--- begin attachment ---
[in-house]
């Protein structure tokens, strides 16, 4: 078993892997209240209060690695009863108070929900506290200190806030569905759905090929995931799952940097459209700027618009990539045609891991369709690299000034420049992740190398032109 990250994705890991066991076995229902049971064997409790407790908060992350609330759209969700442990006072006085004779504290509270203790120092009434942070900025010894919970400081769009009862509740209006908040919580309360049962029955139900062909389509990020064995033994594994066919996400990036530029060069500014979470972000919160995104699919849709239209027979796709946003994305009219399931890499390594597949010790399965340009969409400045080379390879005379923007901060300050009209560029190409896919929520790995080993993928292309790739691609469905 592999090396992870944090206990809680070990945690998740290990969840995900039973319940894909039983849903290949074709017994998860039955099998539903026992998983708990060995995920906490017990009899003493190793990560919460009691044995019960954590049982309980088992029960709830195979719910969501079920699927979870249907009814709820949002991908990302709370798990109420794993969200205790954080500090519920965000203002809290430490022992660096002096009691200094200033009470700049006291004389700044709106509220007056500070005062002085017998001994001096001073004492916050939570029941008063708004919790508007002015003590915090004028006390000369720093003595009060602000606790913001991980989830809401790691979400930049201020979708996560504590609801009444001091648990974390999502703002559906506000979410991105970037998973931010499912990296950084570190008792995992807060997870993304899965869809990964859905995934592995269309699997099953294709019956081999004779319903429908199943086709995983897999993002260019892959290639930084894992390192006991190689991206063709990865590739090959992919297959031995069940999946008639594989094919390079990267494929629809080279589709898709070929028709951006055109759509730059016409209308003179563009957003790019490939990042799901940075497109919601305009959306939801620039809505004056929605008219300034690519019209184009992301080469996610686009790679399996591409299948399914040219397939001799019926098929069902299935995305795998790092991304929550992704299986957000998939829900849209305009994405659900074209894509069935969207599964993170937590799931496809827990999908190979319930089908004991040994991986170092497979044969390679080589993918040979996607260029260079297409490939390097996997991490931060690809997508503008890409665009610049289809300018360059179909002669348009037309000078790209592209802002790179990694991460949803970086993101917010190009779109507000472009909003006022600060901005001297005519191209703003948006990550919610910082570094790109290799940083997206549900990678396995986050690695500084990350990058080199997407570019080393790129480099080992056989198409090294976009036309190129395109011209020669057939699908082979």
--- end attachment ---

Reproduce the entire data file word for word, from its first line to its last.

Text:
[in-house]
């Protein structure tokens, strides 16, 4: 078993892997209240209060690695009863108070929900506290200190806030569905759905090929995931799952940097459209700027618009990539045609891991369709690299000034420049992740190398032109 990250994705890991066991076995229902049971064997409790407790908060992350609330759209969700442990006072006085004779504290509270203790120092009434942070900025010894919970400081769009009862509740209006908040919580309360049962029955139900062909389509990020064995033994594994066919996400990036530029060069500014979470972000919160995104699919849709239209027979796709946003994305009219399931890499390594597949010790399965340009969409400045080379390879005379923007901060300050009209560029190409896919929520790995080993993928292309790739691609469905 592999090396992870944090206990809680070990945690998740290990969840995900039973319940894909039983849903290949074709017994998860039955099998539903026992998983708990060995995920906490017990009899003493190793990560919460009691044995019960954590049982309980088992029960709830195979719910969501079920699927979870249907009814709820949002991908990302709370798990109420794993969200205790954080500090519920965000203002809290430490022992660096002096009691200094200033009470700049006291004389700044709106509220007056500070005062002085017998001994001096001073004492916050939570029941008063708004919790508007002015003590915090004028006390000369720093003595009060602000606790913001991980989830809401790691979400930049201020979708996560504590609801009444001091648990974390999502703002559906506000979410991105970037998973931010499912990296950084570190008792995992807060997870993304899965869809990964859905995934592995269309699997099953294709019956081999004779319903429908199943086709995983897999993002260019892959290639930084894992390192006991190689991206063709990865590739090959992919297959031995069940999946008639594989094919390079990267494929629809080279589709898709070929028709951006055109759509730059016409209308003179563009957003790019490939990042799901940075497109919601305009959306939801620039809505004056929605008219300034690519019209184009992301080469996610686009790679399996591409299948399914040219397939001799019926098929069902299935995305795998790092991304929550992704299986957000998939829900849209305009994405659900074209894509069935969207599964993170937590799931496809827990999908190979319930089908004991040994991986170092497979044969390679080589993918040979996607260029260079297409490939390097996997991490931060690809997508503008890409665009610049289809300018360059179909002669348009037309000078790209592209802002790179990694991460949803970086993101917010190009779109507000472009909003006022600060901005001297005519191209703003948006990550919610910082570094790109290799940083997206549900990678396995986050690695500084990350990058080199997407570019080393790129480099080992056989198409090294976009036309190129395109011209020669057939699908082979």